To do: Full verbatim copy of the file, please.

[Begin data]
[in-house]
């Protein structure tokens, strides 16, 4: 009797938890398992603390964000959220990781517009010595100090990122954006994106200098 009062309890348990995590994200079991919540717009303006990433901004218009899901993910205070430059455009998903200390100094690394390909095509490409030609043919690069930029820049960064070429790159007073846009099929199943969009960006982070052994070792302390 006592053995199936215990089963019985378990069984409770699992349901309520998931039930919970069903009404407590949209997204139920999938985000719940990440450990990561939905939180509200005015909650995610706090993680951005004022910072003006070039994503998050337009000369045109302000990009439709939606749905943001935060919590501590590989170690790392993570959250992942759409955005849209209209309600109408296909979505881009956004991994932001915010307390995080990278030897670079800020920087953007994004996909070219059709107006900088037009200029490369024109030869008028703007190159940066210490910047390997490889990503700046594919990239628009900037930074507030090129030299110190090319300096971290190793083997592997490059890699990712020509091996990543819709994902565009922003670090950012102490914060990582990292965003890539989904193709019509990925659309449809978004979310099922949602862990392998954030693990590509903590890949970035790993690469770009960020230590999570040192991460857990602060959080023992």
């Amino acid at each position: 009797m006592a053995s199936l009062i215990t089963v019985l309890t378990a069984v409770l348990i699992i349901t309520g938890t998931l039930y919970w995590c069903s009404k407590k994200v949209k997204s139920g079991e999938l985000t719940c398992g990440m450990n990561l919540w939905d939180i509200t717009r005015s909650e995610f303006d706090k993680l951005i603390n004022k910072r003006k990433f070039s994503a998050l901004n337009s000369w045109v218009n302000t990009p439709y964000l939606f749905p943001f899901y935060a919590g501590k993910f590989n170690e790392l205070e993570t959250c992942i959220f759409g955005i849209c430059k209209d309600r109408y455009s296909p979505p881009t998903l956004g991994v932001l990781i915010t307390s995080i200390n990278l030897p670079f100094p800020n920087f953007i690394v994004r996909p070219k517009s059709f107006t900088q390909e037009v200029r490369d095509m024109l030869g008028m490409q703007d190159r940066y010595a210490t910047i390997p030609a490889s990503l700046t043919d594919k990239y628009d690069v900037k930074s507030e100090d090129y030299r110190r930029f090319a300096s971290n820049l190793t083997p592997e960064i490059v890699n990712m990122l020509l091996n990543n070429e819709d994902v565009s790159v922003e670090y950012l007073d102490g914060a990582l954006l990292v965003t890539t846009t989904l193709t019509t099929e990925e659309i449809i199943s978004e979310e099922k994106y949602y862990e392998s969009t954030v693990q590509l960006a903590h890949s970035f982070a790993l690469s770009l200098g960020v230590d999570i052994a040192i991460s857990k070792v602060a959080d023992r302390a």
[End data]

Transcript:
[in-house]
């Protein structure tokens, strides 16, 4: 009797938890398992603390964000959220990781517009010595100090990122954006994106200098 009062309890348990995590994200079991919540717009303006990433901004218009899901993910205070430059455009998903200390100094690394390909095509490409030609043919690069930029820049960064070429790159007073846009099929199943969009960006982070052994070792302390 006592053995199936215990089963019985378990069984409770699992349901309520998931039930919970069903009404407590949209997204139920999938985000719940990440450990990561939905939180509200005015909650995610706090993680951005004022910072003006070039994503998050337009000369045109302000990009439709939606749905943001935060919590501590590989170690790392993570959250992942759409955005849209209209309600109408296909979505881009956004991994932001915010307390995080990278030897670079800020920087953007994004996909070219059709107006900088037009200029490369024109030869008028703007190159940066210490910047390997490889990503700046594919990239628009900037930074507030090129030299110190090319300096971290190793083997592997490059890699990712020509091996990543819709994902565009922003670090950012102490914060990582990292965003890539989904193709019509990925659309449809978004979310099922949602862990392998954030693990590509903590890949970035790993690469770009960020230590999570040192991460857990602060959080023992």
């Amino acid at each position: 009797m006592a053995s199936l009062i215990t089963v019985l309890t378990a069984v409770l348990i699992i349901t309520g938890t998931l039930y919970w995590c069903s009404k407590k994200v949209k997204s139920g079991e999938l985000t719940c398992g990440m450990n990561l919540w939905d939180i509200t717009r005015s909650e995610f303006d706090k993680l951005i603390n004022k910072r003006k990433f070039s994503a998050l901004n337009s000369w045109v218009n302000t990009p439709y964000l939606f749905p943001f899901y935060a919590g501590k993910f590989n170690e790392l205070e993570t959250c992942i959220f759409g955005i849209c430059k209209d309600r109408y455009s296909p979505p881009t998903l956004g991994v932001l990781i915010t307390s995080i200390n990278l030897p670079f100094p800020n920087f953007i690394v994004r996909p070219k517009s059709f107006t900088q390909e037009v200029r490369d095509m024109l030869g008028m490409q703007d190159r940066y010595a210490t910047i390997p030609a490889s990503l700046t043919d594919k990239y628009d690069v900037k930074s507030e100090d090129y030299r110190r930029f090319a300096s971290n820049l190793t083997p592997e960064i490059v890699n990712m990122l020509l091996n990543n070429e819709d994902v565009s790159v922003e670090y950012l007073d102490g914060a990582l954006l990292v965003t890539t846009t989904l193709t019509t099929e990925e659309i449809i199943s978004e979310e099922k994106y949602y862990e392998s969009t954030v693990q590509l960006a903590h890949s970035f982070a790993l690469s770009l200098g960020v230590d999570i052994a040192i991460s857990k070792v602060a959080d023992r302390a």